· Tricia Tan  · 5 min read

Should We Believe All We Read About Millennial Work Ethics?

Since Baby Boomers first entered the workforce, the business world has evolved drastically in ways many could not have predicted or expected.

The business culture Boomers were raised on emphasizes finding and securing long-term prospects at a single company, working your way up from the bottom to as high as your talent and ambitions would allow you to go.

It also encouraged sticking with that same company through thick and thin, investing in your skills and professional development, and receiving rock-solid security along the way due to this approach.

The work ethic of the Millennial generation is present in a very different society.

The traditional workplace structures have been heavily resisted by Millennial workers, who also reject conventional job titles and office attire. Office partitions have quite literally fallen and open office ideas have taken their place.

Many Boomers are still employed today, working side by side with their new Millennial coworkers who are generally exhibiting quite a different work ethic, creating a lot of conflict between these two very different cultures.

With the younger members of this generation now in their early 20s, the proportion of Millennials in the workforce is rising. Effective collaboration between the two generations is manageable, but only if we look into the truth about this tech-savvy generation’s perspective on work.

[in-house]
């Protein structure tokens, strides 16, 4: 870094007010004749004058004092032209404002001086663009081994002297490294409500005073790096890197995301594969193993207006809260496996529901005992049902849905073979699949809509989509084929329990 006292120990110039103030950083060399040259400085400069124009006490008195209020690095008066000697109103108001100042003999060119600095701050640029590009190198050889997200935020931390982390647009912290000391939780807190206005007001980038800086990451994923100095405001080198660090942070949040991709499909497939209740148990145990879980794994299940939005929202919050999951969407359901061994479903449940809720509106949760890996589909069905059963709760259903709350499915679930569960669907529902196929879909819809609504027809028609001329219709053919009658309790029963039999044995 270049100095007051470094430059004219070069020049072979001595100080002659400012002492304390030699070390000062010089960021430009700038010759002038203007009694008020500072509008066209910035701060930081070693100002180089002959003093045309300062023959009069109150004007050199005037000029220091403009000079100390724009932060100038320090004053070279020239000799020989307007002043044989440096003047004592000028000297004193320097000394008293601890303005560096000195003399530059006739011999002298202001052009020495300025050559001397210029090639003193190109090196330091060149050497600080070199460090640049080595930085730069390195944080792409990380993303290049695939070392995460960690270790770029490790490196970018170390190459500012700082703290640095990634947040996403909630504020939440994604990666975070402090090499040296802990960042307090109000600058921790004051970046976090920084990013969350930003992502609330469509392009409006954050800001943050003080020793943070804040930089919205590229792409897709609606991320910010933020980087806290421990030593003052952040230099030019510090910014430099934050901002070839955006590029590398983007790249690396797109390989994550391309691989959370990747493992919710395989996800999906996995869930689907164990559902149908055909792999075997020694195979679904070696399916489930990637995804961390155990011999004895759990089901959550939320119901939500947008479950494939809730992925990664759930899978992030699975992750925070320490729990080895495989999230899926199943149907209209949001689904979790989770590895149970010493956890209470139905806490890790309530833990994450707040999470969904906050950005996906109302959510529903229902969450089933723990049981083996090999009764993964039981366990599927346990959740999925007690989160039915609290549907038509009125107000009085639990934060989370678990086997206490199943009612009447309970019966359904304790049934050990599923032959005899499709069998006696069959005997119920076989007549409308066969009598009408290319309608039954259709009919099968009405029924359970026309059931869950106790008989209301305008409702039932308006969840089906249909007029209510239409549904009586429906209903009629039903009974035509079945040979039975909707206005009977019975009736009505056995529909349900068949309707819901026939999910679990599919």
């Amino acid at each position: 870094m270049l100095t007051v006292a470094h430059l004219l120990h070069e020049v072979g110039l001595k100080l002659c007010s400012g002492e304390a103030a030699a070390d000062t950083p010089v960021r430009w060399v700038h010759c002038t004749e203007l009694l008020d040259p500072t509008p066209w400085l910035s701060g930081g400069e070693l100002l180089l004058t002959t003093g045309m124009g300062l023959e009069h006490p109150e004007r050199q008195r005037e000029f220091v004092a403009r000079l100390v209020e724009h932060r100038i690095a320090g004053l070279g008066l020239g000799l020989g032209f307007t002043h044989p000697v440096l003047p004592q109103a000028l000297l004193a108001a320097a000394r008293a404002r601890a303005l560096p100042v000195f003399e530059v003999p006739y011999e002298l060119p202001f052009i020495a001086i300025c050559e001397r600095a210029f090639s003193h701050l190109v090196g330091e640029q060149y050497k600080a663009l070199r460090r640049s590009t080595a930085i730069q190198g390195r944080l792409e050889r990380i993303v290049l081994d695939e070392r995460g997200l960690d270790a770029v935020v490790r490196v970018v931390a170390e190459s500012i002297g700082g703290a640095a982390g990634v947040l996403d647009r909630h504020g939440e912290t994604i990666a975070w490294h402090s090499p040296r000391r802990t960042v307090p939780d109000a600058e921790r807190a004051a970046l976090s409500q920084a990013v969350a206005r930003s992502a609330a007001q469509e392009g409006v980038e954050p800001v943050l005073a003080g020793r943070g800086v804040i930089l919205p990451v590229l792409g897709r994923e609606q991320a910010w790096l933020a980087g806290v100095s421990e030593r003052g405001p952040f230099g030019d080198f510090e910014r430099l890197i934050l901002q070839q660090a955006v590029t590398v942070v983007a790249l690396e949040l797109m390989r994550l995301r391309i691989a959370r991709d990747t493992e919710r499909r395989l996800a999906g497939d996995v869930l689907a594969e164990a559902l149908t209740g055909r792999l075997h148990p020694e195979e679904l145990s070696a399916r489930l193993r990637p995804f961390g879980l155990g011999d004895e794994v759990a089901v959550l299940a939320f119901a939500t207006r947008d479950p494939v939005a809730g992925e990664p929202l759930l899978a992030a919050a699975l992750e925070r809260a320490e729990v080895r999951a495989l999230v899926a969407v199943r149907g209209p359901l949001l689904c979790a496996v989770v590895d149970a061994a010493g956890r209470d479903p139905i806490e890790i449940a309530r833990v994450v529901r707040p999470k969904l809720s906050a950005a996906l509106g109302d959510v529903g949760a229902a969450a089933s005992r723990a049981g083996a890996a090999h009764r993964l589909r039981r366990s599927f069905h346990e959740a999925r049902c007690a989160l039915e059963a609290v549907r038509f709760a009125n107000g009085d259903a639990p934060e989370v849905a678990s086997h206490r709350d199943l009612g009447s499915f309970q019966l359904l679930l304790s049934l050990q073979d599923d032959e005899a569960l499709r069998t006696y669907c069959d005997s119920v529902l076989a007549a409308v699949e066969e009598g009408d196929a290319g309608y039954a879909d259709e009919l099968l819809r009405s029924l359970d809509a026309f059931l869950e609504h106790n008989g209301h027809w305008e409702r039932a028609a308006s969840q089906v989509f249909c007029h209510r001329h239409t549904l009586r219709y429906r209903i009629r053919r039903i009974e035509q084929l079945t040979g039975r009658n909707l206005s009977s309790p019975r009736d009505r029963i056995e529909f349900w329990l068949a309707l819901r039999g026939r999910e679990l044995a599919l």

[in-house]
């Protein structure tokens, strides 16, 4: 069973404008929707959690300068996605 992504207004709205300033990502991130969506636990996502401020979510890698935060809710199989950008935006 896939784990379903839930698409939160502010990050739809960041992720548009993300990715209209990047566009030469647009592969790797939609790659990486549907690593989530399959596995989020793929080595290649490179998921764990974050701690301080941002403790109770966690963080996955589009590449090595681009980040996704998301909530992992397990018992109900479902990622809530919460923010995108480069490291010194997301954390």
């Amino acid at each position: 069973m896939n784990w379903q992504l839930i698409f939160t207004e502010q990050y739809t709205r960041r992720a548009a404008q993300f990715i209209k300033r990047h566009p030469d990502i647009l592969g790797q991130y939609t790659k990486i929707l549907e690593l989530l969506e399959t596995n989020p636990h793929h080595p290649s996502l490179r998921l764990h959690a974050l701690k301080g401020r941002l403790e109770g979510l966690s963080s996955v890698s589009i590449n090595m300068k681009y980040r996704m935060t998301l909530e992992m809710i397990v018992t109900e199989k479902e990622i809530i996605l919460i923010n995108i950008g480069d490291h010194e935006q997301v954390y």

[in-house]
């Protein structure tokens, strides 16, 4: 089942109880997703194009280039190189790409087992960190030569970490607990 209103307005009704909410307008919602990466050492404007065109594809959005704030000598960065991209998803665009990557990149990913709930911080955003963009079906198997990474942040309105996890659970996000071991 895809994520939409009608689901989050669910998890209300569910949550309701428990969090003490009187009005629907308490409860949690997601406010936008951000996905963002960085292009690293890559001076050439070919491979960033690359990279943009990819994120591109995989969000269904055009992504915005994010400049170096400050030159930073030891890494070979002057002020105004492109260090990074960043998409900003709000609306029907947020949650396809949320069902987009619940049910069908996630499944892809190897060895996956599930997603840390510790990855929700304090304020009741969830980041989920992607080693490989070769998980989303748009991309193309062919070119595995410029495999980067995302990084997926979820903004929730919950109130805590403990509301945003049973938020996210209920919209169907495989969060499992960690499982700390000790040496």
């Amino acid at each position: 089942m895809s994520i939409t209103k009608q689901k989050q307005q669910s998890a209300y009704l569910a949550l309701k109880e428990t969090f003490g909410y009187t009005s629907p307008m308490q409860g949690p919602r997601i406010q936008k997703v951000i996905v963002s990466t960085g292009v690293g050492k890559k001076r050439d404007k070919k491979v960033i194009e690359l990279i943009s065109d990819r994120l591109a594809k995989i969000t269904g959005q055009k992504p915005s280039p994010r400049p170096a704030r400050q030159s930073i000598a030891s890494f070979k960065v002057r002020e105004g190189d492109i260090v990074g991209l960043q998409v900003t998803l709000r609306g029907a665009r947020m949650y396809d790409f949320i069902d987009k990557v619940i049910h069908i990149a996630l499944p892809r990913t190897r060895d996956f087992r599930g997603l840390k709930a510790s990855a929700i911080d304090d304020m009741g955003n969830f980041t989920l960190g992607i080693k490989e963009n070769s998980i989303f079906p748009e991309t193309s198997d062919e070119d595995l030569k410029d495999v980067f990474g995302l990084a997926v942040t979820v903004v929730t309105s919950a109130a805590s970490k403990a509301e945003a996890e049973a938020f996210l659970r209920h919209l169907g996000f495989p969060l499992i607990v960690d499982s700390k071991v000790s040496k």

Millennials in the eyes of the older generation

When it comes to work ethics, people outside this generation seem to have a lot to say.

Baby Boomers and Gen X frequently reflect on the early stages of their careers, proudly recalling the sixty, seventy, or even eighty-hour work weeks they once endured with an implied longing for “the good old days.”

There’s talk about how Millennials are typically entitled, indolent, and spoiled. But unfortunately, the older workforce claims, they are far too delicate to withstand the constructive criticism they need.

Millennials are usually painted as impatient, egotistical, and self-centered. They clamor for higher wages and better privileges rather than work hard for them and earn them—perhaps this advocacy irritates the critics the most.

“Why do they have it easy when I toiled for years?”

Or so they say.

The truth is that this generation of workers has a refined perspective, remarkable hustle, and “responsible” work ethics.

Work ethics 101

A person’s dedication to their job is referred to as them having a solid work ethic. Unfortunately, not everyone has a strong work ethic that enables them to value their professional life and success and commit to doing everything necessary to complete the task at hand.

While every employee may show up to work and fulfill their obligations, only some go above and beyond. Employers place great value on workers with good work ethics because they demonstrate tenacity and dedication to their job duties.

Individuals with good work ethics don’t feel frightened by the need to put in the effort to achieve in the workplace since they recognize that hard work is a normal aspect of their jobs.

Establishing a profitable company with contented and devoted team members depends heavily on workplace ethics. High ethical standards can make stakeholders, including workers, investors, customers, and other people involved in workplace operations, feel as though the company is looking out for their interests.